have access to view and feedback on the outcomes, this
     could be by viewing at fixed locations within Trotternish,      • A central body takes responsibility for updating data
     schools, and/or local roadshows.                                  and accessing/inputting relevant data

     Unless a means is found to maintain and manage the dataset      • Where permissions allow, local businesses should be
     is will only be a ‘snapshot’ in time, some means must be          able to access useful material
     agreed to update the classifications as circumstances change.
                                                                     • A limited web based version be produced and run by
     North Uist                                                        the same central organisation
     This type of system is too expensive and complex to be
     run by individual communities. It would be much more            • Special arrangement be made for specialist access,
     cost effective if such a system could be provided by a            with expert support provided
     government agency.
                                                                     • The limits of data access due to copyright, different
     Could the information be transferred from Arcview to a            methods of collection and use and the Data Protection
     website?                                                          Act should be explored, established and explained

     Arcview is probably too complicated for first time users        • Agencies should be made aware of the useful datasets
18
     which is who we’re aiming at, so could Arcview be                 which can be created locally when funding and
     simplified i.e., working mode and demo mode?                      expertise are in place

     To have a computer that can handle with ease the                • A GIS system should be used to clarify ‘what if’
     complexity of Arcview.                                            scenarios in local planning and for local groups,
                                                                       especially Strategy Groups
     Better communication between councils.
                                                                     • Concerns over the technicalities of an appropriate
                                                                       system should not be allowed to detrimentally affect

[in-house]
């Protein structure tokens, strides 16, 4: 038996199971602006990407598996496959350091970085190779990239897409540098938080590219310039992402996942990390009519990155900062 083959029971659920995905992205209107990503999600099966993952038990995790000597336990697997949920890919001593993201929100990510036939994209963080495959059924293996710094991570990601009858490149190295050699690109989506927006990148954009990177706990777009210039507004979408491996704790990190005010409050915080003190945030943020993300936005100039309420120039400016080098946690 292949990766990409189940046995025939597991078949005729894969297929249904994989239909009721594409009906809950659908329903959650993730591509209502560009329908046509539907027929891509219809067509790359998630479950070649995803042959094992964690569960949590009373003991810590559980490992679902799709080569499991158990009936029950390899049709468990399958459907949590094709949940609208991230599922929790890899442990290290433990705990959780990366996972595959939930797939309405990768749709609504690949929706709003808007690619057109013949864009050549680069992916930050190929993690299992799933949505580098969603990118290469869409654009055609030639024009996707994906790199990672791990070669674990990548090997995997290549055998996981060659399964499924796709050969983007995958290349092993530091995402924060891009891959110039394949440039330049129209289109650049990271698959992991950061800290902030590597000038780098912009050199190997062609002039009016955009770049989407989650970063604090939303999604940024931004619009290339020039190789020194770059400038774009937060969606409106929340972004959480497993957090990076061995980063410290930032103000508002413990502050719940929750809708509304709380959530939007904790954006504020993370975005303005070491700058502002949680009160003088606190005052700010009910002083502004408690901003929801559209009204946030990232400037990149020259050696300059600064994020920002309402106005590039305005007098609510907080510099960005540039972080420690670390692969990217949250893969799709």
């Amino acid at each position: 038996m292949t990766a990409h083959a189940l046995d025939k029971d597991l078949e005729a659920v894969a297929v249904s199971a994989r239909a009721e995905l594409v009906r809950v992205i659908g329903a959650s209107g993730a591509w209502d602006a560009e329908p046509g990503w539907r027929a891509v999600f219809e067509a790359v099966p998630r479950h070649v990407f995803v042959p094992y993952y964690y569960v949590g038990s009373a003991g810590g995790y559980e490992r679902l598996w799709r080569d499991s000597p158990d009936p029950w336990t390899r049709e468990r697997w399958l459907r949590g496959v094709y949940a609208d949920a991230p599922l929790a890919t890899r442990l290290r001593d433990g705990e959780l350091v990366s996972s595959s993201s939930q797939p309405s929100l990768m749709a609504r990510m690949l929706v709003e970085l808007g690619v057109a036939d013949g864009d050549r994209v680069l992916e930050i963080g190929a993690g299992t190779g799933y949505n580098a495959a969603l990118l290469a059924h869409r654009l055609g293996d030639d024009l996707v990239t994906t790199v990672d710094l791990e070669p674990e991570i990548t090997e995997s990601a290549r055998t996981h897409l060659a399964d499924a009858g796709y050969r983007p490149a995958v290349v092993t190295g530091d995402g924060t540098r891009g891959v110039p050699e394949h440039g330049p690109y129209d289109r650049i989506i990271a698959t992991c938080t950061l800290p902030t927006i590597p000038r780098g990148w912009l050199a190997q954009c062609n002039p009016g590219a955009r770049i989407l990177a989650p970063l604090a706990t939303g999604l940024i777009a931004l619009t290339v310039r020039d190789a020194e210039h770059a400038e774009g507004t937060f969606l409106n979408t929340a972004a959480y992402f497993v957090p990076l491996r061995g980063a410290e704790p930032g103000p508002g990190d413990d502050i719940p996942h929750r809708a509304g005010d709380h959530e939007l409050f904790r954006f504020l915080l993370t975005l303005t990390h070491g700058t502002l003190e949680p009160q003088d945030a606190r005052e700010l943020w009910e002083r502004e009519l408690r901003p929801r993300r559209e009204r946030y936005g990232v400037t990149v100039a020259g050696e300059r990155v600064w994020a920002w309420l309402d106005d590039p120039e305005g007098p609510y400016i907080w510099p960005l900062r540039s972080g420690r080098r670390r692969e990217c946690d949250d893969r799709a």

the need to spend time getting to know the users and
                                                                       the barriers to use

                                                                     • GIS will never be a substitute for other forms of
                                                                       information and consultation. GIS can help in
                                                                       detailed, focused local development and limited web
                                                                       versions can provide more open access where ICT
                                                                       access is being promoted and human beings are
                                                                       employed on the ground to provide support, capacity
                                                                       building and feedback.
6. Conclusions   The conclusions from each area are detailed below.

                 North Sutherland
                 Sustainable development based on sensitive exploitation of
                 natural resources, the landscape and the area’s natural beauty
                 is essential if the communities and the way of life of the
                 Highlands are going to thrive in the twenty first century. A
                 Geographical Information System can provide appropriate
                 information to many users at many levels. In addition to
                 being a tool to provide information it can be taken further
                 and be used as a planning and consultation tool.

                 This type of tool should be provided by central
                 government to assist fragile communities in developing
                 their full potential. This should form part of the
                 development aid package provided through the Enterprise
                 Network or Local Authorities, as this type of tool is too
                 complex and expensive to be utilised effectively by
                 community groups or small businesses on their own.

                 It is recognised that because such a system is too
                 expensive to be placed into individual communities it